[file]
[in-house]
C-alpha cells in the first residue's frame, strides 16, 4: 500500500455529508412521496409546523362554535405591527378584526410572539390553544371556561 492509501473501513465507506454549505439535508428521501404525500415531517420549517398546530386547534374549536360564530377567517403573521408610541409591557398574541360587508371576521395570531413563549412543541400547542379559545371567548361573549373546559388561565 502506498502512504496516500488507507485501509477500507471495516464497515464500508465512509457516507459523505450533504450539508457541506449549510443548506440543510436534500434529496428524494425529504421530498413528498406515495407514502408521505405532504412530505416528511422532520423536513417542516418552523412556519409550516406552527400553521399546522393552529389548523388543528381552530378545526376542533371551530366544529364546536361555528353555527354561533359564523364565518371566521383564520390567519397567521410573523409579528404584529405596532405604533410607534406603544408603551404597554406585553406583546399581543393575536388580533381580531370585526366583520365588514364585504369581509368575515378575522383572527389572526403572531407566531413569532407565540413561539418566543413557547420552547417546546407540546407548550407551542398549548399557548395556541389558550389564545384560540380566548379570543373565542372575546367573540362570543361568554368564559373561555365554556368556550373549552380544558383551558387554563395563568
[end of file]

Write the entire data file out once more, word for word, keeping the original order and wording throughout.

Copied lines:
[in-house]
C-alpha cells in the first residue's frame, strides 16, 4: 500500500455529508412521496409546523362554535405591527378584526410572539390553544371556561 492509501473501513465507506454549505439535508428521501404525500415531517420549517398546530386547534374549536360564530377567517403573521408610541409591557398574541360587508371576521395570531413563549412543541400547542379559545371567548361573549373546559388561565 502506498502512504496516500488507507485501509477500507471495516464497515464500508465512509457516507459523505450533504450539508457541506449549510443548506440543510436534500434529496428524494425529504421530498413528498406515495407514502408521505405532504412530505416528511422532520423536513417542516418552523412556519409550516406552527400553521399546522393552529389548523388543528381552530378545526376542533371551530366544529364546536361555528353555527354561533359564523364565518371566521383564520390567519397567521410573523409579528404584529405596532405604533410607534406603544408603551404597554406585553406583546399581543393575536388580533381580531370585526366583520365588514364585504369581509368575515378575522383572527389572526403572531407566531413569532407565540413561539418566543413557547420552547417546546407540546407548550407551542398549548399557548395556541389558550389564545384560540380566548379570543373565542372575546367573540362570543361568554368564559373561555365554556368556550373549552380544558383551558387554563395563568